Cats and Birds

cat on bird house

cat on bird house

Cats can cause havoc in the garden with the bird population, as every cat owner is well aware, and no one enjoys it when their cat catches a bird. If you want to have any bird-feeding devices in your garden, such as a bird table, bear in mind that you are putting temptation in your cat’s way and, most importantly, be sure to position them in the open so that your cat is denied the cover that it needs for stalking.

Nesting boxes and bird tables are a great source of temptation for cats. Make sure that you site them in the open and also fit a bell to your cat’s collar as a warning for birds.

No matter what precautions you try to take, your cat will probably catch a bird at some stage, even if you don’t have a bird table in your garden. Cats don’t usually eat the birds they catch because hunger is not the reason they hunt; instinct drives them to go after birds. If your cat has caught a bird and leaves it injured, it’s best to place it very carefully in a closed, ventilated box lined with something soft. As soon as possible, try to get advice from a veterinarian or an animal welfare organisation.

Cats do not catch birds just to be naughty — it is their natural instinct to hunt, with competition and demonstration being their prime motives rather than hunger, and there’s little you can do to stop them. You can, however, reduce the chances of your cat making a successful kill and there are various ways in which you can do this.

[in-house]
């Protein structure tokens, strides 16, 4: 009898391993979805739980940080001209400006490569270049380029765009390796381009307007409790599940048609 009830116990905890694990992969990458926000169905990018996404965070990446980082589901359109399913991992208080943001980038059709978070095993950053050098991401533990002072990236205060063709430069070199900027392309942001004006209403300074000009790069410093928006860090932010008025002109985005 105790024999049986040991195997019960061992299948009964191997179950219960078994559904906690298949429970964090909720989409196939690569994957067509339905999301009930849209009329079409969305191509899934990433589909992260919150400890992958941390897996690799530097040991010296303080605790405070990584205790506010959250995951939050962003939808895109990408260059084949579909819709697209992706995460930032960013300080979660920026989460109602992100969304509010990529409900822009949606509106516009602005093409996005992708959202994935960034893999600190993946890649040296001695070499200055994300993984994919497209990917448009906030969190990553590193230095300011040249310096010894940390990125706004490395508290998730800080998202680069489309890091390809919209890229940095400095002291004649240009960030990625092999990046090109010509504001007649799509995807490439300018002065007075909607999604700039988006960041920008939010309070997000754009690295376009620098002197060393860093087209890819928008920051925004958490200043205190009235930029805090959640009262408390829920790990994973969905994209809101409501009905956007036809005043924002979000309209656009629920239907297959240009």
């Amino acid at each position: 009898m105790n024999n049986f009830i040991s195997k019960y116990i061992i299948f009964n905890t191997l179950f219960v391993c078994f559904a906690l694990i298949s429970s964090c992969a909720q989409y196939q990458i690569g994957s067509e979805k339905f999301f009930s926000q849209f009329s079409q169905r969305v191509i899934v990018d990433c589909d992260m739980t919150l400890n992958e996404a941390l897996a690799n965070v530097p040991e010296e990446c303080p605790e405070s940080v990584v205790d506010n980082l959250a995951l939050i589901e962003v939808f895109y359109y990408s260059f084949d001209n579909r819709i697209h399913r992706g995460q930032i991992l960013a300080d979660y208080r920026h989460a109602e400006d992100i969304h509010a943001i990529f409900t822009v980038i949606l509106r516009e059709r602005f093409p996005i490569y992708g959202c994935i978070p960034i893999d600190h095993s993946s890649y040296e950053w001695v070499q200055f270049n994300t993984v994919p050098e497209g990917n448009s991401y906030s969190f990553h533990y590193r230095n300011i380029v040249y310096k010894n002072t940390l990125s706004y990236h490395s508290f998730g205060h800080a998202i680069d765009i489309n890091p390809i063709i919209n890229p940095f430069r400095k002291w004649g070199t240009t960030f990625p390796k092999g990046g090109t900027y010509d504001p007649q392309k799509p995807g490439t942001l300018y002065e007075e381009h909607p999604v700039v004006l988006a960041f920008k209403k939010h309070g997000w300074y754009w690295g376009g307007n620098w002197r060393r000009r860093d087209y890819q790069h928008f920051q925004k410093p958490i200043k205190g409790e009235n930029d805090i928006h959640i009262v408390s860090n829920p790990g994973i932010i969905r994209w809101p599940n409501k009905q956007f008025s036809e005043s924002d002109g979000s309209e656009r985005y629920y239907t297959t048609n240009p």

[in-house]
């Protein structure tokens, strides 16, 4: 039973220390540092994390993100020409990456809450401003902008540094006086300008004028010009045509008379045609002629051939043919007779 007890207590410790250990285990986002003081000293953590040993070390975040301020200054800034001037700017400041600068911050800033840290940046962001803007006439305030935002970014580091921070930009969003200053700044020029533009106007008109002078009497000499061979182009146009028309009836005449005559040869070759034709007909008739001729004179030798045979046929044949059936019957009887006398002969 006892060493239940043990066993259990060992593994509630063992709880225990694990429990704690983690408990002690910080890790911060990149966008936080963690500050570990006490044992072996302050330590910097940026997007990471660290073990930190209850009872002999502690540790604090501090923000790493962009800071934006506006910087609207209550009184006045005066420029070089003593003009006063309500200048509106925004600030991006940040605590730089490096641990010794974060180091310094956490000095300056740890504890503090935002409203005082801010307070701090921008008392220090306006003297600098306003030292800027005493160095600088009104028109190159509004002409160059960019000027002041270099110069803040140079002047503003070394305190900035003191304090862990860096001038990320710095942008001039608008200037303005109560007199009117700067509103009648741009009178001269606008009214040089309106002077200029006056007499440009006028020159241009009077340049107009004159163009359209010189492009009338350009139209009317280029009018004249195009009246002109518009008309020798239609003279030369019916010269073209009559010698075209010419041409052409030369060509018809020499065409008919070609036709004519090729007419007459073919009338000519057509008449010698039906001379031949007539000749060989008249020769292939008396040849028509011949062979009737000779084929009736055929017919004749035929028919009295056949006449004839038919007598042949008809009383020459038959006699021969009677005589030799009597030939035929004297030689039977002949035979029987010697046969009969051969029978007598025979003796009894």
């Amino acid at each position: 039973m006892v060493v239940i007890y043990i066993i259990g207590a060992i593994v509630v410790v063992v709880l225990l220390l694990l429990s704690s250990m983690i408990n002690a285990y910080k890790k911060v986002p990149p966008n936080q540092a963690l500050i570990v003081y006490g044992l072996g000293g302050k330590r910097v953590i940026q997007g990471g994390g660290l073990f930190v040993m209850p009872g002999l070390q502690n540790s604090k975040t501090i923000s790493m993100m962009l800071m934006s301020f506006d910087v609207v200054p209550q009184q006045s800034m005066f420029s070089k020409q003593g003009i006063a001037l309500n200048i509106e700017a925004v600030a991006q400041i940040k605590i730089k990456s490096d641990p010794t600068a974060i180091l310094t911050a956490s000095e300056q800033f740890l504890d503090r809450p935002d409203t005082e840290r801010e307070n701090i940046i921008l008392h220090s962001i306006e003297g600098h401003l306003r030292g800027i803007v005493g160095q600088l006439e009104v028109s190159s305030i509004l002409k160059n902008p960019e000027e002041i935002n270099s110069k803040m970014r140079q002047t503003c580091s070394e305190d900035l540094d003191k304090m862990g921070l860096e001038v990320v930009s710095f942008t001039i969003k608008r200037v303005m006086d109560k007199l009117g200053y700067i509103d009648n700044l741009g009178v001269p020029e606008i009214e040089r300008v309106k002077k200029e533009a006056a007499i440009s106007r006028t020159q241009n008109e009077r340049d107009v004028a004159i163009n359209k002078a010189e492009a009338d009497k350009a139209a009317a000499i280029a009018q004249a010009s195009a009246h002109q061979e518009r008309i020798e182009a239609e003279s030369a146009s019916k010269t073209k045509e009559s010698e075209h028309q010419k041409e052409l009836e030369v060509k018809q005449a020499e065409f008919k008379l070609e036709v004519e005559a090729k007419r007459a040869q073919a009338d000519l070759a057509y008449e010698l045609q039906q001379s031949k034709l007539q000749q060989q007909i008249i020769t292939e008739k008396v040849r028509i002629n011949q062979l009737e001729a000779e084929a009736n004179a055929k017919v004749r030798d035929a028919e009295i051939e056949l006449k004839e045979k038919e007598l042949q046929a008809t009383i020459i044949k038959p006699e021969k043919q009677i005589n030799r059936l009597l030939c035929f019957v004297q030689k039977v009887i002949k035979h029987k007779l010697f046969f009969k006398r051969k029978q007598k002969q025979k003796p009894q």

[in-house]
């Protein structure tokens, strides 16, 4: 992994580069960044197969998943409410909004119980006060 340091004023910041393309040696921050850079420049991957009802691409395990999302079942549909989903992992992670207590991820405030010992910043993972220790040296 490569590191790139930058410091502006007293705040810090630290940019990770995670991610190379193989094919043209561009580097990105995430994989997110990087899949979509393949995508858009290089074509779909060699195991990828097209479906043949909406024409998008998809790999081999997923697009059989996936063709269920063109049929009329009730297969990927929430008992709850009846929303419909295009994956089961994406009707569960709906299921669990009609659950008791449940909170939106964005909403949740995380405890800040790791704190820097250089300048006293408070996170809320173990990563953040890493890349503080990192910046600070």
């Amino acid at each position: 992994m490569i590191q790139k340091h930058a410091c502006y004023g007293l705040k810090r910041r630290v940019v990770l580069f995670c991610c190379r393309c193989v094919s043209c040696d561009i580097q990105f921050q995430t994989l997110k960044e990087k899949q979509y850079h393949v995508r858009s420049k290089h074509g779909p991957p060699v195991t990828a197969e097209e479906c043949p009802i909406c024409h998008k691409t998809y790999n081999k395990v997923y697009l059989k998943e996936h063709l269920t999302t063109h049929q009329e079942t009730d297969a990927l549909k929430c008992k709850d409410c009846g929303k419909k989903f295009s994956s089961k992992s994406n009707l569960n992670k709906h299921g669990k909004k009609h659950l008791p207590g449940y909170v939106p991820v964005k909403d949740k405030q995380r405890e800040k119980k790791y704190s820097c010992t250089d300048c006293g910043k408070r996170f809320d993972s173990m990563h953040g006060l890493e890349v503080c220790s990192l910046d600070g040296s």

The most successful answer is probably not to feed birds in the garden at all, as having a cat and attracting birds to the garden might be viewed as having the best of both worlds. If you really want to feed birds in your garden, you should at least make sure that any food or feeding devices are always located in the open, so that the cats are deprived of any cover for stalking birds at the table.


In addition, it is a good idea to fit your cat’s collar with a bell, which gives the birds some warning of the cats presence. This doesn’t always work, though, and there are many cats that manage to return home with their feathered victims in spite of being ‘belled’.

However, none of these methods to prevent your cat hunting birds is foolproof, so be prepared for a few casualties on the way. It’s also possible that by preventing your cat from following its natural instinct, that it will resort to other behaviour, such as spraying in the house, out of frustration.

Domestic cats don’t kill birds to satisfy their hunger — they simply do it for the fun of it. However, they are driven to do this by their instinct.

The cat’s vision, hearing and sense of smell are all primarily adapted for efficiency in hunting, not to mention its mobile whiskers, which act like antennae during the hunt.

Castrated toms make just as good hunters as entire ones.

Cats often deposit the unfortunate birds they have caught on the doormat. Like any hunter, they are simply bringing their trophy home to their owner, as a token of their esteem.